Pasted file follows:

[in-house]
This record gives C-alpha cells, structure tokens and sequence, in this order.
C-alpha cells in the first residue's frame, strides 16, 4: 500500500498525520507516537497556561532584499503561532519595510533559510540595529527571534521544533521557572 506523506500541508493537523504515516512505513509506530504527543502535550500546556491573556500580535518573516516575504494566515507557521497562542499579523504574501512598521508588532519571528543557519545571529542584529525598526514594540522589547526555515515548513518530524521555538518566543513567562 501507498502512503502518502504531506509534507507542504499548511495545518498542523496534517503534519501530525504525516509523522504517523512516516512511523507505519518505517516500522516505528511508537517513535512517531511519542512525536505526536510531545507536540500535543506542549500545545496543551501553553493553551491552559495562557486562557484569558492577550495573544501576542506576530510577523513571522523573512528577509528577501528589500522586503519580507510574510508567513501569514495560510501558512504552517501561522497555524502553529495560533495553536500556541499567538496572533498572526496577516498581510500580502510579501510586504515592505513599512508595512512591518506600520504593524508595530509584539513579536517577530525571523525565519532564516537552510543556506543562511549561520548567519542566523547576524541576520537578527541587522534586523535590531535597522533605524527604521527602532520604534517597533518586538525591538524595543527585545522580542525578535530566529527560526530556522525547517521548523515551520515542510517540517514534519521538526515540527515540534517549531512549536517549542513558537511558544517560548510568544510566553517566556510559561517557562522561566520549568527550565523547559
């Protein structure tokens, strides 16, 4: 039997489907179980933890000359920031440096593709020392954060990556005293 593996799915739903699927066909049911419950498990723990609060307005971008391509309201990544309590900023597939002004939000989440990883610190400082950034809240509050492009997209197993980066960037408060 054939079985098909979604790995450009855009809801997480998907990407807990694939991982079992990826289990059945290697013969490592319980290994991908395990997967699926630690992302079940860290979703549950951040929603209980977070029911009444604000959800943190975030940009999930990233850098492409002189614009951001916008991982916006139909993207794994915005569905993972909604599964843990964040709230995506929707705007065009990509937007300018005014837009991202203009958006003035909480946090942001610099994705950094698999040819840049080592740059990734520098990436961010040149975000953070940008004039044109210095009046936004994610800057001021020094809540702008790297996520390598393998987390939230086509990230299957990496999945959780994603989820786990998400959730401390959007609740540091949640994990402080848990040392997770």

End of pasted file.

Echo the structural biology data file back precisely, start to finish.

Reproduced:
[in-house]
This record gives C-alpha cells, structure tokens and sequence, in this order.
C-alpha cells in the first residue's frame, strides 16, 4: 500500500498525520507516537497556561532584499503561532519595510533559510540595529527571534521544533521557572 506523506500541508493537523504515516512505513509506530504527543502535550500546556491573556500580535518573516516575504494566515507557521497562542499579523504574501512598521508588532519571528543557519545571529542584529525598526514594540522589547526555515515548513518530524521555538518566543513567562 501507498502512503502518502504531506509534507507542504499548511495545518498542523496534517503534519501530525504525516509523522504517523512516516512511523507505519518505517516500522516505528511508537517513535512517531511519542512525536505526536510531545507536540500535543506542549500545545496543551501553553493553551491552559495562557486562557484569558492577550495573544501576542506576530510577523513571522523573512528577509528577501528589500522586503519580507510574510508567513501569514495560510501558512504552517501561522497555524502553529495560533495553536500556541499567538496572533498572526496577516498581510500580502510579501510586504515592505513599512508595512512591518506600520504593524508595530509584539513579536517577530525571523525565519532564516537552510543556506543562511549561520548567519542566523547576524541576520537578527541587522534586523535590531535597522533605524527604521527602532520604534517597533518586538525591538524595543527585545522580542525578535530566529527560526530556522525547517521548523515551520515542510517540517514534519521538526515540527515540534517549531512549536517549542513558537511558544517560548510568544510566553517566556510559561517557562522561566520549568527550565523547559
């Protein structure tokens, strides 16, 4: 039997489907179980933890000359920031440096593709020392954060990556005293 593996799915739903699927066909049911419950498990723990609060307005971008391509309201990544309590900023597939002004939000989440990883610190400082950034809240509050492009997209197993980066960037408060 054939079985098909979604790995450009855009809801997480998907990407807990694939991982079992990826289990059945290697013969490592319980290994991908395990997967699926630690992302079940860290979703549950951040929603209980977070029911009444604000959800943190975030940009999930990233850098492409002189614009951001916008991982916006139909993207794994915005569905993972909604599964843990964040709230995506929707705007065009990509937007300018005014837009991202203009958006003035909480946090942001610099994705950094698999040819840049080592740059990734520098990436961010040149975000953070940008004039044109210095009046936004994610800057001021020094809540702008790297996520390598393998987390939230086509990230299957990496999945959780994603989820786990998400959730401390959007609740540091949640994990402080848990040392997770």